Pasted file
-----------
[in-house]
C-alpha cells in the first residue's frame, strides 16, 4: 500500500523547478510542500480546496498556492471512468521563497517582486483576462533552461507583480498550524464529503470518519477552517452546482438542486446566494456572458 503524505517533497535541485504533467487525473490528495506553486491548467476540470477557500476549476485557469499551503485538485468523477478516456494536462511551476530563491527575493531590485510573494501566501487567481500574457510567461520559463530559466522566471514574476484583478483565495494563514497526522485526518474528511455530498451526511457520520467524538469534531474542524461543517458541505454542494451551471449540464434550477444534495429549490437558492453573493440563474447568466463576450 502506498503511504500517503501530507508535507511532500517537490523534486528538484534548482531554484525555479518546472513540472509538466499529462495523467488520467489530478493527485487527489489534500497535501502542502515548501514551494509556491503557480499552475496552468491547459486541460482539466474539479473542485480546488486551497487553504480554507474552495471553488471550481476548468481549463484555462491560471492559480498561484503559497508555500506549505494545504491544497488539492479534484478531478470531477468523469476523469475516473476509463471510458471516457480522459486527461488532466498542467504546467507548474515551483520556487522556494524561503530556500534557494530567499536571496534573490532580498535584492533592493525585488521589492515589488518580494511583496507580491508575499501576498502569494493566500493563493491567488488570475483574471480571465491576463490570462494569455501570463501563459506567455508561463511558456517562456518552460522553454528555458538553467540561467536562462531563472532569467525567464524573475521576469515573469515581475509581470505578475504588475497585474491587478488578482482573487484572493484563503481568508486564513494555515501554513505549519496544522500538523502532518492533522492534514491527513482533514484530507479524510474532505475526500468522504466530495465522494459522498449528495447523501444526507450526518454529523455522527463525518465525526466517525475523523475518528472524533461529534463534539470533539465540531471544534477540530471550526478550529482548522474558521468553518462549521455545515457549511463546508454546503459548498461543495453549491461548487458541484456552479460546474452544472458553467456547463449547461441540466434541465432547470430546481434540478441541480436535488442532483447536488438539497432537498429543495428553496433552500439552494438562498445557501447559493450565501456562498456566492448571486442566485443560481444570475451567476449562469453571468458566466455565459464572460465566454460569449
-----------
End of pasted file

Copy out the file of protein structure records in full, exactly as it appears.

[in-house]
C-alpha cells in the first residue's frame, strides 16, 4: 500500500523547478510542500480546496498556492471512468521563497517582486483576462533552461507583480498550524464529503470518519477552517452546482438542486446566494456572458 503524505517533497535541485504533467487525473490528495506553486491548467476540470477557500476549476485557469499551503485538485468523477478516456494536462511551476530563491527575493531590485510573494501566501487567481500574457510567461520559463530559466522566471514574476484583478483565495494563514497526522485526518474528511455530498451526511457520520467524538469534531474542524461543517458541505454542494451551471449540464434550477444534495429549490437558492453573493440563474447568466463576450 502506498503511504500517503501530507508535507511532500517537490523534486528538484534548482531554484525555479518546472513540472509538466499529462495523467488520467489530478493527485487527489489534500497535501502542502515548501514551494509556491503557480499552475496552468491547459486541460482539466474539479473542485480546488486551497487553504480554507474552495471553488471550481476548468481549463484555462491560471492559480498561484503559497508555500506549505494545504491544497488539492479534484478531478470531477468523469476523469475516473476509463471510458471516457480522459486527461488532466498542467504546467507548474515551483520556487522556494524561503530556500534557494530567499536571496534573490532580498535584492533592493525585488521589492515589488518580494511583496507580491508575499501576498502569494493566500493563493491567488488570475483574471480571465491576463490570462494569455501570463501563459506567455508561463511558456517562456518552460522553454528555458538553467540561467536562462531563472532569467525567464524573475521576469515573469515581475509581470505578475504588475497585474491587478488578482482573487484572493484563503481568508486564513494555515501554513505549519496544522500538523502532518492533522492534514491527513482533514484530507479524510474532505475526500468522504466530495465522494459522498449528495447523501444526507450526518454529523455522527463525518465525526466517525475523523475518528472524533461529534463534539470533539465540531471544534477540530471550526478550529482548522474558521468553518462549521455545515457549511463546508454546503459548498461543495453549491461548487458541484456552479460546474452544472458553467456547463449547461441540466434541465432547470430546481434540478441541480436535488442532483447536488438539497432537498429543495428553496433552500439552494438562498445557501447559493450565501456562498456566492448571486442566485443560481444570475451567476449562469453571468458566466455565459464572460465566454460569449